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How Greed and Neglect Have Destroyed Our Cultural Rights
By Michael S. Gant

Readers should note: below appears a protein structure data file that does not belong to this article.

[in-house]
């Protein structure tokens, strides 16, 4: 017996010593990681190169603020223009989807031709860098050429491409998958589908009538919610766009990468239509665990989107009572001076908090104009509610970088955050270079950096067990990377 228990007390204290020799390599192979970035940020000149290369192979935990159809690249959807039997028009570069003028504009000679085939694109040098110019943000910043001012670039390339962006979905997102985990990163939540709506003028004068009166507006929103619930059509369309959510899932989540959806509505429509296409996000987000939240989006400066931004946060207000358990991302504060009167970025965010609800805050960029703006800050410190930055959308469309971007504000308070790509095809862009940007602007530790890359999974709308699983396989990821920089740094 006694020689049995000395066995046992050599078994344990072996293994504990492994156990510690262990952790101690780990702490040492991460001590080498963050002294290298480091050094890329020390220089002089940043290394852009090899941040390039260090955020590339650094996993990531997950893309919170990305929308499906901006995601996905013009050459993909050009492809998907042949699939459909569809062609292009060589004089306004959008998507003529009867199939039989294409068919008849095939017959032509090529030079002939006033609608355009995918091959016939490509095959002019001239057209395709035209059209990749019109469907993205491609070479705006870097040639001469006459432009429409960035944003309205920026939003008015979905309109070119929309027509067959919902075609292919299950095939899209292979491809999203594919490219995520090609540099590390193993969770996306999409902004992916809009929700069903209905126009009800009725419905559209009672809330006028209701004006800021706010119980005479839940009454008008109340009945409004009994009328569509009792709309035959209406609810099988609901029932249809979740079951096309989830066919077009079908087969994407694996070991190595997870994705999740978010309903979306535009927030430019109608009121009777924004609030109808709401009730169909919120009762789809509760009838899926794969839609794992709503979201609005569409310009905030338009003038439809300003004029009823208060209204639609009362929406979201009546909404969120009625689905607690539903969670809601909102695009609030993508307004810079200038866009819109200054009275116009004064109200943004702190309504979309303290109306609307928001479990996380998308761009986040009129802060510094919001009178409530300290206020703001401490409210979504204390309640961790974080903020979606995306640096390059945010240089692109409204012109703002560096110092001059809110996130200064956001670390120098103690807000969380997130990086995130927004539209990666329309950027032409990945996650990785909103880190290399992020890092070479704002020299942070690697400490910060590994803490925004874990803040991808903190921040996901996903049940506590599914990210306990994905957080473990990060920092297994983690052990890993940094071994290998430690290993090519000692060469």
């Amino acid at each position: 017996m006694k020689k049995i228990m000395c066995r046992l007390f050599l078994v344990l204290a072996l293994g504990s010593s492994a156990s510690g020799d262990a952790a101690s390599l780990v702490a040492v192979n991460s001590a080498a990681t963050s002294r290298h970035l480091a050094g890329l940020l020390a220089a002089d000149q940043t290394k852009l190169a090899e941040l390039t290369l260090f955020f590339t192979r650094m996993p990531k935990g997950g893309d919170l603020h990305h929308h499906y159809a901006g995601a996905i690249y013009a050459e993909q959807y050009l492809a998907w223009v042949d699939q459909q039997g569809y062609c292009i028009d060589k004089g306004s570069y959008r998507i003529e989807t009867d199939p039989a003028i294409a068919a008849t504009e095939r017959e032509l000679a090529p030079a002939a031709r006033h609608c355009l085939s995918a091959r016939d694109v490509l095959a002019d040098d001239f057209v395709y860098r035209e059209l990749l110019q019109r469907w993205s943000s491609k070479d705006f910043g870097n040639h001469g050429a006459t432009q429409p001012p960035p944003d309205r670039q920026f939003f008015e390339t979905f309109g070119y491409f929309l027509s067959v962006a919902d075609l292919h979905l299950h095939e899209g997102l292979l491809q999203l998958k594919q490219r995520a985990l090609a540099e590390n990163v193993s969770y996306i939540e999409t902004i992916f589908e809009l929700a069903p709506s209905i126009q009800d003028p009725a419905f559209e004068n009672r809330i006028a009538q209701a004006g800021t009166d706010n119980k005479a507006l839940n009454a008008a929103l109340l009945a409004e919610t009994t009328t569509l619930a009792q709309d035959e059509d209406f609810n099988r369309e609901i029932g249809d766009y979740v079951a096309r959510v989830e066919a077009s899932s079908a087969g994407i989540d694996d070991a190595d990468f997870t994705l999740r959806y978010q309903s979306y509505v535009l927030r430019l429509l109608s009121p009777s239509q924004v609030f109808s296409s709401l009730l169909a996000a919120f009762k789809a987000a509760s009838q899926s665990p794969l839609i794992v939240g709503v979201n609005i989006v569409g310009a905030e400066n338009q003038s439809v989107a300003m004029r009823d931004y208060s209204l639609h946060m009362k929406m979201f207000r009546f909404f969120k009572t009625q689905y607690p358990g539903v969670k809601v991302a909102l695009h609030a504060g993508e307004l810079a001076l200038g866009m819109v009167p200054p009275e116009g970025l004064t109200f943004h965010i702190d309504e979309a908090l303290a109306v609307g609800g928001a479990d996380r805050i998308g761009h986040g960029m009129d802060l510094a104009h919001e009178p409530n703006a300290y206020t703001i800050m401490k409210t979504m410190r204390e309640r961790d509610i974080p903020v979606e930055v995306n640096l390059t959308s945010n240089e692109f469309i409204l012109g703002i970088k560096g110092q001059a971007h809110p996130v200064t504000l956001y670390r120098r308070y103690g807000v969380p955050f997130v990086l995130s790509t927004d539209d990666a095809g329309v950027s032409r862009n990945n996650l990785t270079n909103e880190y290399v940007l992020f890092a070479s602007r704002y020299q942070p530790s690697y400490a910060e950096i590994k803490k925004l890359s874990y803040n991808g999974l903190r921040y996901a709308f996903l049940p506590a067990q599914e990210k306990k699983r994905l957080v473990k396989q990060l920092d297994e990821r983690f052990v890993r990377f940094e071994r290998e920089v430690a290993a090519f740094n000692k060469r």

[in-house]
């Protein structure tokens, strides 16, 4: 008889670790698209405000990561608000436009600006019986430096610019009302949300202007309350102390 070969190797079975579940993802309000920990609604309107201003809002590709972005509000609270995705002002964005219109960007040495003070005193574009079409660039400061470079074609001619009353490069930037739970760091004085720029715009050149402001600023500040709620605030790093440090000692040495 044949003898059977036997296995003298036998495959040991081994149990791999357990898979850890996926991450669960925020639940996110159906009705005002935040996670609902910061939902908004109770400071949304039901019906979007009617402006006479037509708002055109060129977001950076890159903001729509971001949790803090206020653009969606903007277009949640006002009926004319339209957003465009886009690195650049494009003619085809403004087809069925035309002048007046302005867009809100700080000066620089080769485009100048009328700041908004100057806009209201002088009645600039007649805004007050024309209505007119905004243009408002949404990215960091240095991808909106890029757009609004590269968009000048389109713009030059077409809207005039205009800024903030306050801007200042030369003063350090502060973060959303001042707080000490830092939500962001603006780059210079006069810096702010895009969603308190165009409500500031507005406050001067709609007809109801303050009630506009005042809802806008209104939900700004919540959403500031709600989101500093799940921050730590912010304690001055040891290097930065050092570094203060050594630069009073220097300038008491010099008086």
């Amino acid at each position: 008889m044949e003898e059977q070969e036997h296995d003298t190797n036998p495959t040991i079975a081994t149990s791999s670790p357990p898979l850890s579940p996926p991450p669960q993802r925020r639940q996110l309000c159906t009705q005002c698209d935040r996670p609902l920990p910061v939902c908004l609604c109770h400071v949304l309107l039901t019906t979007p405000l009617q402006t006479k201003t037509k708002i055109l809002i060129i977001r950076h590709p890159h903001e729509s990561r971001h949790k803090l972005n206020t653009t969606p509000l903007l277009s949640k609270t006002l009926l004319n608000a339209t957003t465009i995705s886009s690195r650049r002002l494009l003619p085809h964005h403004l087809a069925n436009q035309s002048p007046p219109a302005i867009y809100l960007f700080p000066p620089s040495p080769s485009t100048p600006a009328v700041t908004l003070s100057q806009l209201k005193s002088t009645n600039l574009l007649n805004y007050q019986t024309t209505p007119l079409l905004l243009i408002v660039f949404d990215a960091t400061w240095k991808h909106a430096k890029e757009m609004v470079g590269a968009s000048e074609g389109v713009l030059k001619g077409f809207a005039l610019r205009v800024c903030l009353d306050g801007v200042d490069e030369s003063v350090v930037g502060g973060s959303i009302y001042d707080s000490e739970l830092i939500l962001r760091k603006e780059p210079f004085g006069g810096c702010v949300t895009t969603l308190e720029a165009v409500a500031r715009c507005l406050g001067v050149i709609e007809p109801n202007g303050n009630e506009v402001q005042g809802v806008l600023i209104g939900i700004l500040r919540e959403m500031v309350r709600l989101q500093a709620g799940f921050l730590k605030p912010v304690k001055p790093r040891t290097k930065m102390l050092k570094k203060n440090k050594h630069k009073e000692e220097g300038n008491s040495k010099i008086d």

The recent fire at Universal Studios apparently destroyed many prints of classic movies, although the studio claims that copies exist elsewhere and that nothing was irreplaceably lost. Still, since Universal as a studio has been slow to issue its classic films on DVD, one worries about the state of our cinematic legacy. As Bill Ivey writes in Arts, Inc., "Just because some company owns a movie or a record, just because copyright lets it buy, sell or lock away creative treasures, we don't give up our citizens' right to know that our artistic heritage is secure and preserved for future generations." Ivey, the former head of the National Endowment for the Arts from 1998 to 2001, passionately believes that the public's right to know—to experience—its cultural heritage is severely threatened by monopolistic corporations, overzealous copyright laws and the erosion of the concept of "fair use." There is no assurance, he worries, "that music, drama, literature, and dance created over the past century will be made available, or that, when we look for it, the heritage we seek will exist." Film studios limit access to their movies, and a handful of photo archives, like Corbis, end up owning the images of our history (to make a point, Ivey lists the exact reprint cost of the illustrations used in the book). Ivey suggests that the biggest copyright hogs ... er, holders ... must sit down and agree to some preservation legislation and a reworking of copyright law. The laws governing fair use will also have to be rewritten. Court rulings, Ivey notes, now require that even the tiniest music sample requires a licensing fee. The definition of fair use has became so weighted toward copyright holders that artists are afraid to exercise their rights for fear of legal action. Ivey's overall solution is bureaucratic in nature—the creation of a U.S. department of cultural affairs. I suspect that the industry lobbyists will easily corrupt such a department, but it is a start. In the end, Congress needs to drastically change the copyright laws. As Ivey concludes: "The copyright-fueled marketplace is the biggest single obstacle separating Americans from the full exercise of our cultural rights." (By Bill Ivey; UC Press; 342 pages; $24.95)
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